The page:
broken rv water heater, picture of a rv water heater with rust and broken pieces

Need To Fix Your Broken RV Water Heater?

Most of the time, RV water heaters are pretty reliable. With normal conditions and decent upkeep, they’ll hold out a long time. When you do have to fix something, it’ll be a leak caused by a variety of things. Forgetting to drain it before the first winter freeze, not opening the valves that fill the tank when you first take it out for the spring, and corrosion inside the water heater itself (caused by hard water, usually) are the most common issues RV owners encounter.

If corrosion in the anode rod is your problem, the fix is a simple one. All you have to do is remove it and the drain plug and install the attached replacement plug and rod combo. You should check the rod every autumn when you drain the tank so you can get an idea whether you need to replace it come spring.

Should you need to replace the aluminum tank at any time, you’re better off just buying a whole new water heater. By the time you’ve ordered a new tank and paid to have a technician dismantle the whole thing, you’ll have spent as much money as if you had simply replaced the entire unit. Besides, this will give you the chance to upgrade your water heater and get the warranty that comes with it. Considering the cost, not a bad trade-off.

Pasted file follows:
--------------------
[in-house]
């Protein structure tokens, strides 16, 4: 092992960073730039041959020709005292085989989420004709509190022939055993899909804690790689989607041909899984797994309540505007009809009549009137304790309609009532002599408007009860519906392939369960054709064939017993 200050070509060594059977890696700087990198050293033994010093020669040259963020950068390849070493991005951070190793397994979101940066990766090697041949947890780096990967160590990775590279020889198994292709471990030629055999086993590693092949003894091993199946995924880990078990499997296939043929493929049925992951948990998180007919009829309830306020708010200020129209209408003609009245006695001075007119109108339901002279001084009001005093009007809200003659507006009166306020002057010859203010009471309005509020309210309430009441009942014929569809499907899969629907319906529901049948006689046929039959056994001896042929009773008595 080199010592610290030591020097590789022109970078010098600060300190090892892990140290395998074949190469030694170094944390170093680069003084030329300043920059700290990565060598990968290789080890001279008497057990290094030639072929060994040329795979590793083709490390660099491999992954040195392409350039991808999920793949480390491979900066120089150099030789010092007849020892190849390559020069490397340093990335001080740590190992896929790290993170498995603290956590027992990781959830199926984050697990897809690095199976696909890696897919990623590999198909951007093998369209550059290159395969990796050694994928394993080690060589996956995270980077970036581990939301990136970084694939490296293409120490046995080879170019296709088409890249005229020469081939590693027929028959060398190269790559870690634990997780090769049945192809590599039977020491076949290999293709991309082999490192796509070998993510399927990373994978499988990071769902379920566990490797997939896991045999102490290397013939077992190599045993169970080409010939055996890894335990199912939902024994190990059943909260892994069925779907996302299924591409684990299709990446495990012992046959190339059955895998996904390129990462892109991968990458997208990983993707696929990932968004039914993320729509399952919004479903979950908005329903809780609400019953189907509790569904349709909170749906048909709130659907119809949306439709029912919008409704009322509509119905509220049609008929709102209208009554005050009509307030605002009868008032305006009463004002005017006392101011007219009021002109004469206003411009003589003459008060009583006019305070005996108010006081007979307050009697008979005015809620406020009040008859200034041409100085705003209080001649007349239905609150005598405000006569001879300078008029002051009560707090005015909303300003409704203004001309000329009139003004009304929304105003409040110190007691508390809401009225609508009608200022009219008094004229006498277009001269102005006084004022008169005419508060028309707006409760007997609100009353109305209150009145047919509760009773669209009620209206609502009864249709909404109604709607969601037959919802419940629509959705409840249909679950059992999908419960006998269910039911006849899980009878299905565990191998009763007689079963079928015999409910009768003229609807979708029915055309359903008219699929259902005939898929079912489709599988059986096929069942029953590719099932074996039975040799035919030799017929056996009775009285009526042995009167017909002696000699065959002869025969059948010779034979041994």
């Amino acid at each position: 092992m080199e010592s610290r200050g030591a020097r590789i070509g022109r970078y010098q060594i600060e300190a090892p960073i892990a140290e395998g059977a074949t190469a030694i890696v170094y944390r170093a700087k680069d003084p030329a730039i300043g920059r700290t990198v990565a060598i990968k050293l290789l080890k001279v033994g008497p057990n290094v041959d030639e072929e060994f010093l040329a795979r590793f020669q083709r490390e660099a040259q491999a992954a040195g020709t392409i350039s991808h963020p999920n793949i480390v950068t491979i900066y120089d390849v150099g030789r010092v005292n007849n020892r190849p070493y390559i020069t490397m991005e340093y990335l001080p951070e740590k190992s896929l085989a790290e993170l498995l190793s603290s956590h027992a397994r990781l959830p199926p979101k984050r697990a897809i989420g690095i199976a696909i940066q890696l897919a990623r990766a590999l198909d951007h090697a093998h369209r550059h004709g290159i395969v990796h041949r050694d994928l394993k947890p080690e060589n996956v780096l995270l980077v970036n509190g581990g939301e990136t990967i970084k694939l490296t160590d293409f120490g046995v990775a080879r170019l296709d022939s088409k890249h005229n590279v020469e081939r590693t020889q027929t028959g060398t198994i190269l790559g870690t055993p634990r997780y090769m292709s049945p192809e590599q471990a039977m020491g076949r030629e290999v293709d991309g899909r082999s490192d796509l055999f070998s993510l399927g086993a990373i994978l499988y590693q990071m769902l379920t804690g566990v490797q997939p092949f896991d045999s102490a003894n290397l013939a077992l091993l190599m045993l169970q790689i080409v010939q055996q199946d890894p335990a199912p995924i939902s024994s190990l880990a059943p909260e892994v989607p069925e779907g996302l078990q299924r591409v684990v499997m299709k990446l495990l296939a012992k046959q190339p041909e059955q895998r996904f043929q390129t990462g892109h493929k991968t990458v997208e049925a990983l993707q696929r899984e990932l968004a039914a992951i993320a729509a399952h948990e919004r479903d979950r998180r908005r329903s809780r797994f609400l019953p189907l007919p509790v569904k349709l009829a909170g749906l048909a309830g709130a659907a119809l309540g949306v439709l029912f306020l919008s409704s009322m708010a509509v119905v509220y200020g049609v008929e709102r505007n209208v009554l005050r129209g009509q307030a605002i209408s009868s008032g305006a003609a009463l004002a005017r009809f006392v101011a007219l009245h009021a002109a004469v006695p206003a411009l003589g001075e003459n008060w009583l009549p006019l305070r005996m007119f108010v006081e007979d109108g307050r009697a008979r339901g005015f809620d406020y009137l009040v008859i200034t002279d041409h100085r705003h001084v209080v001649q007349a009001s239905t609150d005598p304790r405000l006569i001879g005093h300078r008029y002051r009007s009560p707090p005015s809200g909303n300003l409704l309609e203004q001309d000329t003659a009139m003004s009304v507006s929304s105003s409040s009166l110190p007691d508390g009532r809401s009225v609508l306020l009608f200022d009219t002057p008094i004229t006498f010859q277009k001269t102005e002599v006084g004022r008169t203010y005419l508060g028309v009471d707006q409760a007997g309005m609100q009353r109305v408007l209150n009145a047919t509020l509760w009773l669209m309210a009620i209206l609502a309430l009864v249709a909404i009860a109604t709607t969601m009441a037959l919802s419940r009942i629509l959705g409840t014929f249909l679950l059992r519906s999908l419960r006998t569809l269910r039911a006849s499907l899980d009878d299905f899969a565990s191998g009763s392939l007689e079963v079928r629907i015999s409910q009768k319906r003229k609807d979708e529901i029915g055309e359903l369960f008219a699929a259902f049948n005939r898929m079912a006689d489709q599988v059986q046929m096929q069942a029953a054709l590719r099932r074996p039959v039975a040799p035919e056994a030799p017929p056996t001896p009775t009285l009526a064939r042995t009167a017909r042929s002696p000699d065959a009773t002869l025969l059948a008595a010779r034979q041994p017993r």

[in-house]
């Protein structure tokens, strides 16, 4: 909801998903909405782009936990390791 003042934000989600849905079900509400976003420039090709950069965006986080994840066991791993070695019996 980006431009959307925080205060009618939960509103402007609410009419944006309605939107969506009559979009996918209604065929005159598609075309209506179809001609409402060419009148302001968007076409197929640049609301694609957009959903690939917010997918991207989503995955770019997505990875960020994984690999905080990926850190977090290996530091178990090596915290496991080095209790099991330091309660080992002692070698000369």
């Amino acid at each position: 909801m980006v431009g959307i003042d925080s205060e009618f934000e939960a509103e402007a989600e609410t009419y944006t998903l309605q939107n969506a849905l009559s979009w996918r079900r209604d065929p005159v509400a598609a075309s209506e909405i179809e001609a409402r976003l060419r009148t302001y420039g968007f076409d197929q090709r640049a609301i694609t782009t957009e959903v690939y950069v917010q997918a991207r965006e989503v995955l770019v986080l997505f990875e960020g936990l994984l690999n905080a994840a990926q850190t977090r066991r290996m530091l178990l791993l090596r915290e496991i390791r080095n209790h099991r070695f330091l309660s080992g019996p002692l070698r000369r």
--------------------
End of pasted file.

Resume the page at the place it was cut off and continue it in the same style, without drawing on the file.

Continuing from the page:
Luckily, replacing the water heater itself is relatively straightforward:

  • Shut off the propane tanks and disconnect the gas line
  • Disconnect any control wiring outside
  • Disconnect the water lines inside
  • Remove the screws around the outside access door that hold the heater in place
  • Remove the heater, clean out the old butyl putty tape and install a fresh layer, then put the new heater in place
  • Reinstall the screws, reconnect the water lines and control wiring, and hook up the gas line. Check for leaks by switching on the LP tank and spraying the gas line with soapy water.

Now you can turn on the water and make sure the tank fills up correctly and there aren’t any leaks. If all’s well, switch on the gas and light the water heater. In a few minutes, turn on the hot water to make sure it’s heating up properly.

Have You Had A Broken RV Water Heater? We Would Love To Hear Your Story In The Comments Below.